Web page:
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Spotlight on… Gut & Psychology Syndrome (GAPS)

An adaptation of the SCD (Specific Carbohydrate Diet) by Dr Natasha Campbell-McBride.

What is it?

As the original name suggests, this diet allows SPECIFIC types of Carbohydrates only. It aims to heal the gut by avoidance of foods that require more digestion and which (when the digestive system is irritated and/or damaged ) can cause bacterial and yeast overgrowth.

There are 3 types of carbohydrates –

  • Monosaccharides – a single sugar molecule that is easily absorbed (examples fruits, non starchy vegetables, honey)
  • Disaccharides – a double sugar molecule which requires a healthy gut and villi on the gut wall for digestion (examples lactose, sucrose, sugar)
  • Polysaccharides – multiple sugar molecule. Hardest of all to absorb and digest, requires good digestion and gut function (examples grains, starchy vegetables, rice)

GAPS only allows the Monosaccharides, the carbohydrates that are easiest to digest and absorb. It is very strict but has achieved some incredible gut healing results. The diet moves through various stages where different foods are able to be introduced, in specific order.

What can you eat?

Meat, fish, chicken, eggs, fruit, non-starchy veges, honey, seeds, nuts, fruit & vegetable juices (used for detox), animal fat, ghee, coconut oil, flaxseed oil, some beans, almond & coconut milk, nut flours. In advanced stages fermented dairy is allowed.

What’s not allowed?

Grains – (none at all – no rice, quinoa, buckwheat etc even though they are gluten free), Starchy veges (potato, sweet potato, parsnip etc), Starchy beans (soy, chickpea), Lactose (milk, yogurt), Sugar

Why is it effective?

  • Basically there are no packaged foods at all, so immediately you have a very clean and healthy diet.
  • There are lots more vegetables and fruit in the diet, no additives, good levels of protein and fats which are good for blood sugar stabilisation and gut & brain development.
  • It includes a lot of broths and fermented foods which are great for digestion and mineral absorbption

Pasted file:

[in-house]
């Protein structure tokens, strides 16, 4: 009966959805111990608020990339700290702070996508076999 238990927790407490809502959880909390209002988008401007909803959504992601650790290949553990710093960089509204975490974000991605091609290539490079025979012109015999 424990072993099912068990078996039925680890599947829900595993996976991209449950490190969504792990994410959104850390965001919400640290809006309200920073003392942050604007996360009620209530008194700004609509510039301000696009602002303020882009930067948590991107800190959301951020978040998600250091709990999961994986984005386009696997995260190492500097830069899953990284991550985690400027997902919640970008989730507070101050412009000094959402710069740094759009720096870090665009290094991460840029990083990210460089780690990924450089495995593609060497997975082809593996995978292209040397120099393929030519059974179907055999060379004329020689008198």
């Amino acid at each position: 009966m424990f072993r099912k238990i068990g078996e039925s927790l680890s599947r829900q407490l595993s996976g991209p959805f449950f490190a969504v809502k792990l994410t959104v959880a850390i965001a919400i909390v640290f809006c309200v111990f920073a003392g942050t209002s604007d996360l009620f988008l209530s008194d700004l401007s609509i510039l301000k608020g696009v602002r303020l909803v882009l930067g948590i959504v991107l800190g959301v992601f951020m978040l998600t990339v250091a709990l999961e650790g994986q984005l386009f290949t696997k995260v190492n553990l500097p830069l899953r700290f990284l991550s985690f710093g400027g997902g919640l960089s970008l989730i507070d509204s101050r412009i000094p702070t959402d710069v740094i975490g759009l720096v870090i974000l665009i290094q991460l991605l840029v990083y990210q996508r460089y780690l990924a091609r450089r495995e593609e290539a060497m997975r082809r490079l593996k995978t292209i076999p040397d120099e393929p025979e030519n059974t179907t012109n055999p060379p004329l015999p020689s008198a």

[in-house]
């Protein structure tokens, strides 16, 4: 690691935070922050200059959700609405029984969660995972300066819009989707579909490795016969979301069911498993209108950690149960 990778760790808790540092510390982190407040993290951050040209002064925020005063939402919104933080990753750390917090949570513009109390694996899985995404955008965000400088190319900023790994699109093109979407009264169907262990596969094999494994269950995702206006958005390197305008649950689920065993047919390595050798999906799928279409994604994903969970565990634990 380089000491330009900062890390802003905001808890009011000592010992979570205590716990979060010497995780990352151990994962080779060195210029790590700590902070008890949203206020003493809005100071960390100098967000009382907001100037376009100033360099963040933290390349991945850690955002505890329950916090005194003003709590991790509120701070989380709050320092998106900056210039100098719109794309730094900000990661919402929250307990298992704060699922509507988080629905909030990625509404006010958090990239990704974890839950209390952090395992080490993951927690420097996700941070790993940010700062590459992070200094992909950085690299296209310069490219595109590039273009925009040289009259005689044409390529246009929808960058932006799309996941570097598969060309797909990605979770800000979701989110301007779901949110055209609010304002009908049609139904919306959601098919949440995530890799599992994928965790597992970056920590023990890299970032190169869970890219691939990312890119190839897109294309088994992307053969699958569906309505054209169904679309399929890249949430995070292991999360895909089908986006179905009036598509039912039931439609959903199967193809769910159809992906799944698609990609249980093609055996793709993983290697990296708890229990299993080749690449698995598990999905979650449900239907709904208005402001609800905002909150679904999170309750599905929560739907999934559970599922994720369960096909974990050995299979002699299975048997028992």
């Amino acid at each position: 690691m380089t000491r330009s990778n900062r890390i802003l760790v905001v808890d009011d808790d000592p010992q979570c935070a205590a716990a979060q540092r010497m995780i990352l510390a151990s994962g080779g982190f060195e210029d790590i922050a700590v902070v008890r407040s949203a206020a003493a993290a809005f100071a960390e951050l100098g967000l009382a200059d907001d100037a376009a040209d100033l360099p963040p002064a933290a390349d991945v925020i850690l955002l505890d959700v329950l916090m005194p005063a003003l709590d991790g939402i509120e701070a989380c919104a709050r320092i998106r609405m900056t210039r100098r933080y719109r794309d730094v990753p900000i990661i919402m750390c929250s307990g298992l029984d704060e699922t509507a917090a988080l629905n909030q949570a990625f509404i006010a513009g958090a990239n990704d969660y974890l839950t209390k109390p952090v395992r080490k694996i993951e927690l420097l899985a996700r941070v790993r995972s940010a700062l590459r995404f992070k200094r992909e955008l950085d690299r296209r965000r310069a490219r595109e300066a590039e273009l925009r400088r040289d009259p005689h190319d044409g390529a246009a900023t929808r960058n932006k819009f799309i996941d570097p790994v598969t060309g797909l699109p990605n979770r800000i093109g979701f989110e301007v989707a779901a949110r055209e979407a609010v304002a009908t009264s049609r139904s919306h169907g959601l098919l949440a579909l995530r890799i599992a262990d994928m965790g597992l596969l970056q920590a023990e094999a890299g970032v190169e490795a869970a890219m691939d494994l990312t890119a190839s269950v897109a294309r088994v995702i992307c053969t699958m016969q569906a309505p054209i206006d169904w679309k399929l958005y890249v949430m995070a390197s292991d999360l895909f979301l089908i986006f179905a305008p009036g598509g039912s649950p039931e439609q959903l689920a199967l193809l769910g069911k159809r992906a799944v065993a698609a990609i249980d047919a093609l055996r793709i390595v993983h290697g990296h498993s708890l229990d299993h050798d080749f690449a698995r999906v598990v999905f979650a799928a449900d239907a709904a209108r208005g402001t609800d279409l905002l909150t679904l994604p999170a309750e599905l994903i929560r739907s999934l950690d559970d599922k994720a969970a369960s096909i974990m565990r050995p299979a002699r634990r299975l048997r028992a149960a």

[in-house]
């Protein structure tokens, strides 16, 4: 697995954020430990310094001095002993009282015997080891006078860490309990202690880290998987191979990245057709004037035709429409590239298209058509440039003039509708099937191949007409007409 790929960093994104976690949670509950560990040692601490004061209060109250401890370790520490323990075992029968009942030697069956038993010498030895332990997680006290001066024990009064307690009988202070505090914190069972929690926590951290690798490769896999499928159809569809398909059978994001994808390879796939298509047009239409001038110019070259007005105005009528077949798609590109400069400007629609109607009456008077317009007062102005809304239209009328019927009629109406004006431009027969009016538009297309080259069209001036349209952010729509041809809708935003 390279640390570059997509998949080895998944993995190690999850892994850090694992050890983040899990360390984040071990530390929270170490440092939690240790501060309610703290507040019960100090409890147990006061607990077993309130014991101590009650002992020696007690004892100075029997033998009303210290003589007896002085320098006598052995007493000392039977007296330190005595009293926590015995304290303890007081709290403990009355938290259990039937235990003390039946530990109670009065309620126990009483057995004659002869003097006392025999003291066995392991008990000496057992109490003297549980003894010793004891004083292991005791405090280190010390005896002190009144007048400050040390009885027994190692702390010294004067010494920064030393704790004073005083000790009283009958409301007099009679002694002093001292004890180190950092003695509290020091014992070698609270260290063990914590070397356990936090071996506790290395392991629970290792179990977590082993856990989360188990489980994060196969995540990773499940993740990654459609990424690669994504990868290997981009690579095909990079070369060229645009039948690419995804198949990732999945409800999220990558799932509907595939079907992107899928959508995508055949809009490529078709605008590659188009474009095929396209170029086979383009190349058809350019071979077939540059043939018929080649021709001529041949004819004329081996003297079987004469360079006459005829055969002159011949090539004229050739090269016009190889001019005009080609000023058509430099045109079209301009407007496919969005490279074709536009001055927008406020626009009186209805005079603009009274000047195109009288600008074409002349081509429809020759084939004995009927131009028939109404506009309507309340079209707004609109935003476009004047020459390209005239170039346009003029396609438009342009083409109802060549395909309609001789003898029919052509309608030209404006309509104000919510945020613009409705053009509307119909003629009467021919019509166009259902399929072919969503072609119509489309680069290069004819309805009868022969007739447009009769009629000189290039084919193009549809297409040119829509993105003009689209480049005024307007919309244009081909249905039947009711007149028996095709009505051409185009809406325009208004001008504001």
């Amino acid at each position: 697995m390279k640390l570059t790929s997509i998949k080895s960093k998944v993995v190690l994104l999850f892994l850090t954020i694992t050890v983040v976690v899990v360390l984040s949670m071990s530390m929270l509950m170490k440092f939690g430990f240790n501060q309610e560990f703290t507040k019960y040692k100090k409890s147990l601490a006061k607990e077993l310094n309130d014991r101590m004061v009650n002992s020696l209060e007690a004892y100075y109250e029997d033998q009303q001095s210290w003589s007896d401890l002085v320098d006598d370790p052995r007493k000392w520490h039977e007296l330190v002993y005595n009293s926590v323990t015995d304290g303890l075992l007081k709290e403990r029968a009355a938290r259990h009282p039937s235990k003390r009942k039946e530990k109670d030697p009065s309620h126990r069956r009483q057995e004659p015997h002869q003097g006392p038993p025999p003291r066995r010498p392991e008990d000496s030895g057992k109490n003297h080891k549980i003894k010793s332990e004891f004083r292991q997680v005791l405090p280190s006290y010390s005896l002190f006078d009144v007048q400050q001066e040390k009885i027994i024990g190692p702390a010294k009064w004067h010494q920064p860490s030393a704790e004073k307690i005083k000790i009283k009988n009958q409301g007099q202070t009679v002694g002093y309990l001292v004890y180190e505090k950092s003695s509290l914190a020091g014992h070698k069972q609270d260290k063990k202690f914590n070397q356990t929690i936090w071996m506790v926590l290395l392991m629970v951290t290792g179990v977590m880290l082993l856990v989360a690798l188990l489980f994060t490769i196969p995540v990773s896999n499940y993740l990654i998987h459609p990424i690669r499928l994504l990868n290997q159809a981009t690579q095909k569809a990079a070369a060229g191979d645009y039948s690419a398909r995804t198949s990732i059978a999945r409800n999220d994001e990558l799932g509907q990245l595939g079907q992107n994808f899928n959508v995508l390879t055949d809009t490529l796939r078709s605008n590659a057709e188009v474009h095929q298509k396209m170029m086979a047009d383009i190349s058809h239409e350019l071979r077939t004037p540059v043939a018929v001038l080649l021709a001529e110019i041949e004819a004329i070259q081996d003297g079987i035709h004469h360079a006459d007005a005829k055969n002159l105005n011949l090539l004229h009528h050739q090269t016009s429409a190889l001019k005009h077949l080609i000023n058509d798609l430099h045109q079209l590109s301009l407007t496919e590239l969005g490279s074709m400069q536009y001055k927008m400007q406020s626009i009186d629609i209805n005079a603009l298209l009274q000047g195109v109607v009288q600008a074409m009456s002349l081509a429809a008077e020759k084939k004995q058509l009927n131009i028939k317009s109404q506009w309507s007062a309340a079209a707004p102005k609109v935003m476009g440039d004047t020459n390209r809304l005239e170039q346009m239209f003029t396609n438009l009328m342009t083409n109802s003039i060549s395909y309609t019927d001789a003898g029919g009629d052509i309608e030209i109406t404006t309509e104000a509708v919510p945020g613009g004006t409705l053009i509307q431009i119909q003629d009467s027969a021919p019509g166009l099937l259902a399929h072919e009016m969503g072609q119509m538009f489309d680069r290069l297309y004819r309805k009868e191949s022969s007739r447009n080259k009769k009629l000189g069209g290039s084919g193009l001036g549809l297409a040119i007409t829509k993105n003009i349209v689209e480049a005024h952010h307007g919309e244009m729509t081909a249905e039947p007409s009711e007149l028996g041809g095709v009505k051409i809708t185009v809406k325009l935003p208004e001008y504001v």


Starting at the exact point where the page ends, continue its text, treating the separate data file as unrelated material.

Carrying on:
• The gut is not being irritated by the hard-to-digest carbohydrates so it’s able to heal as well as detox the overgrowths of bacteria and/or yeast that were being fed by the polysaccharides.

What’s the drawbacks?

  • You have to do a lot of cooking, there will be basically nothing you can pick up that is GAPS legal and premade.
  • There are stages to go through and the Introduction Diet begins with just soups and broths. This can be very difficult for kids with sensory issues as well as trying to feed kids at school and kindy.
  • If your kids have issues with eggs and/or nuts then this can be extremely difficult to implement and the list of allowed foods will be too restrictive
  • Many people do not do the stages properly and just substitute nut meals for flour and include a whole lot of cakes/biscuits/muffins in the diet. This can mean they eat too many nuts and honey which can lead to other problems
  • There is a lot of meat consumed on GAPS and not all blood types do well with this (Type A for example – see more in Blood Type diets following)
  • If there are underlying oxalate problems then GAPS may exacerbate it as many GAPS-legal foods are high in oxalates (see more in Low Oxalate Diet following)
  • Kids who have salicylate issues may not be able to tolerate the large amount of veges and fruits and juices so the list of allowed foods reduces even further

This is just a very quick overview. If you are going to try GAPS please read “Gut & Psychology Syndrome” by Dr Natasha Campbell-McBride, visit the website and consult a Certified GAPS Practitioner.

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